How then do we reconcile the teaching of these different passages? The Father is the One who entrusts people to His Son; the Father is also the One who removes people from His Son’s care. Christ does not lose anyone who has been entrusted to Him by the Father. No one snatches these people from the Son’s hands. It is not the Father’s will that any person He has entrusted to the Son should be lost and the Son does not fail to fulfil this. He guards, preserves and prays for all of those who have been given to Him by the Father. However, the fact that the Father can remove people from Christ’s care should never be forgotten. It is not Christ who removes people from the vine, but the Father, the vinedresser.

This is a robustly ‘ecclesial’ doctrine of election. Those who have been given to Christ by the Father are not the elect from eternity past (presuming, for the sake of argument, that such a group even exists) but those who have been brought into union with Christ in history. Amongst this number there are those who will not persevere in union with Christ and will be removed by the Father. When Christ lays down His life for the sheep He is not laying down His life for the elect from eternity past. Rather, He dies for those who have been given to Him by the Father. This group is the Church, understood as the community of disciples, to which more will be added in the future and others removed.

The group of those that have been given to Christ by the Father is not a static and unchanging number. This is implied in a number of different places. For example, in John 17:20 we see an implied contrast between the ones who have been given to Christ by the Father and those who will believe on Christ through their word (perhaps implying that they are yet to be given to Christ by the Father).

I believe that the Johannine picture of election is far more complex than that which many people hold and many others react to. As Peter Leithart points out, the Johannine picture of election is one in which apostates are just as chosen as anyone else. The Johannine doctrine of election is one in which Judas is just as much one ‘given’ to Jesus by the Father as John himself is (John 17:12).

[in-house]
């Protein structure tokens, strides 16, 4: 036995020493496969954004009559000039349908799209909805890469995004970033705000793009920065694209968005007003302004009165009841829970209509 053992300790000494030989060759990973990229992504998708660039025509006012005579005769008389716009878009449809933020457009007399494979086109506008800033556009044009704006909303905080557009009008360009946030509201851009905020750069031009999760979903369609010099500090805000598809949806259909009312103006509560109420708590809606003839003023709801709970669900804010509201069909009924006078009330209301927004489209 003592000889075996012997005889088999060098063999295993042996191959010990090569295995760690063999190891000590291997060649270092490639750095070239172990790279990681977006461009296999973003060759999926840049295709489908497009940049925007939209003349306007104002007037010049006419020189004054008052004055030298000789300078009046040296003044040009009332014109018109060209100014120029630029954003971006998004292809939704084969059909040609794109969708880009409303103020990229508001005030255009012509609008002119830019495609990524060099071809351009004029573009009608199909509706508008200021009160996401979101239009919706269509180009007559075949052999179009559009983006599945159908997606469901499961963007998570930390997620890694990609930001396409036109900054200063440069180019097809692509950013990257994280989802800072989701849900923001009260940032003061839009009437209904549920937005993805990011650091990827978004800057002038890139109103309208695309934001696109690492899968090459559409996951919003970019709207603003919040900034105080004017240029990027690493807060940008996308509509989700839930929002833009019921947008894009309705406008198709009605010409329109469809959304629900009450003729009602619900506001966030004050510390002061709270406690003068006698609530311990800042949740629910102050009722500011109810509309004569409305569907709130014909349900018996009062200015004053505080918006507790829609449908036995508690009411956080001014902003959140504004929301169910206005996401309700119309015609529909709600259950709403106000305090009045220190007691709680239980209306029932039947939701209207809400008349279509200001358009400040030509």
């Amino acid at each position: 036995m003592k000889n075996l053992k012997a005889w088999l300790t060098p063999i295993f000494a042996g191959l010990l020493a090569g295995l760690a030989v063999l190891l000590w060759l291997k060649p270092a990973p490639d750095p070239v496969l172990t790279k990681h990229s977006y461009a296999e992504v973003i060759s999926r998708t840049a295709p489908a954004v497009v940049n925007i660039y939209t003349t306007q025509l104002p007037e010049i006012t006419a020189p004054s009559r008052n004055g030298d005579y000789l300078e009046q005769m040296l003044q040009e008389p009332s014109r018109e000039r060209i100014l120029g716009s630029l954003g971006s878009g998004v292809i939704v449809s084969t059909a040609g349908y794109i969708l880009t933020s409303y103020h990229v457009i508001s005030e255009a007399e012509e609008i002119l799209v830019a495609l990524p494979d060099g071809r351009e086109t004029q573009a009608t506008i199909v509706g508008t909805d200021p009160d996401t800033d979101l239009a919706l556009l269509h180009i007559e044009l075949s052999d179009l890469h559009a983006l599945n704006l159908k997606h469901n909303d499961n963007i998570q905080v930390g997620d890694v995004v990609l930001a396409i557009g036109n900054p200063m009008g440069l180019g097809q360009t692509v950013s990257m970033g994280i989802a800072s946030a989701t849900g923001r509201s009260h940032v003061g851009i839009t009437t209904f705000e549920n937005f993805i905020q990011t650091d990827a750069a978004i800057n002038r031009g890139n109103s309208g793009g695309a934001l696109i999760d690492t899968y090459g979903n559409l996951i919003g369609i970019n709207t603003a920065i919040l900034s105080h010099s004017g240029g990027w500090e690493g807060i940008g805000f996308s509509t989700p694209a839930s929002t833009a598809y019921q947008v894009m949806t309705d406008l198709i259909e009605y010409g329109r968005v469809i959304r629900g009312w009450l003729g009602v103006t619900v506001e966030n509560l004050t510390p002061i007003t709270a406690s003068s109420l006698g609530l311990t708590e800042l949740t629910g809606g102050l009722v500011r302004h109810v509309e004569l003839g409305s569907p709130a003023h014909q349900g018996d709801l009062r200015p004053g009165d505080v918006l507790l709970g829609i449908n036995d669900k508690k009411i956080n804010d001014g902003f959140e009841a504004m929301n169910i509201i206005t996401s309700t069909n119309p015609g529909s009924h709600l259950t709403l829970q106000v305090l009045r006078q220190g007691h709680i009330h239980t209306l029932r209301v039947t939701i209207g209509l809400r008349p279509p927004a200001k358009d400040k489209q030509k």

About Alastair Roberts

Alastair Roberts (PhD, Durham University) writes in the areas of biblical theology and ethics, but frequently trespasses beyond these bounds. He participates in the weekly Mere Fidelity podcast, blogs at Alastair’s Adversaria, and tweets at @zugzwanged.
This entry was posted in Election, N.T. Wright, Theological. Bookmark the permalink.

3 Responses to Election in John’s Gospel

  1. Pingback: The Boars Head Tavern » Blog Archive » Election in John

  2. Pingback: alastair.adversaria » John 6 Debates

  3. Pingback: Ten Years of Blogging: 2006-2007 | Alastair's Adversaria

Leave a Reply

Fill in your details below or click an icon to log in:

WordPress.com Logo

You are commenting using your WordPress.com account. Log Out / Change )

Twitter picture

You are commenting using your Twitter account. Log Out / Change )

Facebook photo

You are commenting using your Facebook account. Log Out / Change )

Google+ photo

You are commenting using your Google+ account. Log Out / Change )

Connecting to %s